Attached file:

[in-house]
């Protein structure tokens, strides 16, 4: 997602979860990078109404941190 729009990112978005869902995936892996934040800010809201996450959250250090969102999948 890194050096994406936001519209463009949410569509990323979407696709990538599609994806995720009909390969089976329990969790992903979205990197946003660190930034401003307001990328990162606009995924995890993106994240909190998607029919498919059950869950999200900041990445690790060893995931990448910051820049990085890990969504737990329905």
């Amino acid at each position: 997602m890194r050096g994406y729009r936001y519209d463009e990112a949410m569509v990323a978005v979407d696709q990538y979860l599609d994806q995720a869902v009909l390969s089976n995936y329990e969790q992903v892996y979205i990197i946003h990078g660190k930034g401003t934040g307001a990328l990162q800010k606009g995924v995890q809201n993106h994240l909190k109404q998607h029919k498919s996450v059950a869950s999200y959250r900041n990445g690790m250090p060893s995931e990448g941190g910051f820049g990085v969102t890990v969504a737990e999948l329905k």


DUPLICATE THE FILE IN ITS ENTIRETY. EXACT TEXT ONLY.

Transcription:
[in-house]
């Protein structure tokens, strides 16, 4: 997602979860990078109404941190 729009990112978005869902995936892996934040800010809201996450959250250090969102999948 890194050096994406936001519209463009949410569509990323979407696709990538599609994806995720009909390969089976329990969790992903979205990197946003660190930034401003307001990328990162606009995924995890993106994240909190998607029919498919059950869950999200900041990445690790060893995931990448910051820049990085890990969504737990329905």
């Amino acid at each position: 997602m890194r050096g994406y729009r936001y519209d463009e990112a949410m569509v990323a978005v979407d696709q990538y979860l599609d994806q995720a869902v009909l390969s089976n995936y329990e969790q992903v892996y979205i990197i946003h990078g660190k930034g401003t934040g307001a990328l990162q800010k606009g995924v995890q809201n993106h994240l909190k109404q998607h029919k498919s996450v059950a869950s999200y959250r900041n990445g690790m250090p060893s995931e990448g941190g910051f820049g990085v969102t890990v969504a737990e999948l329905k």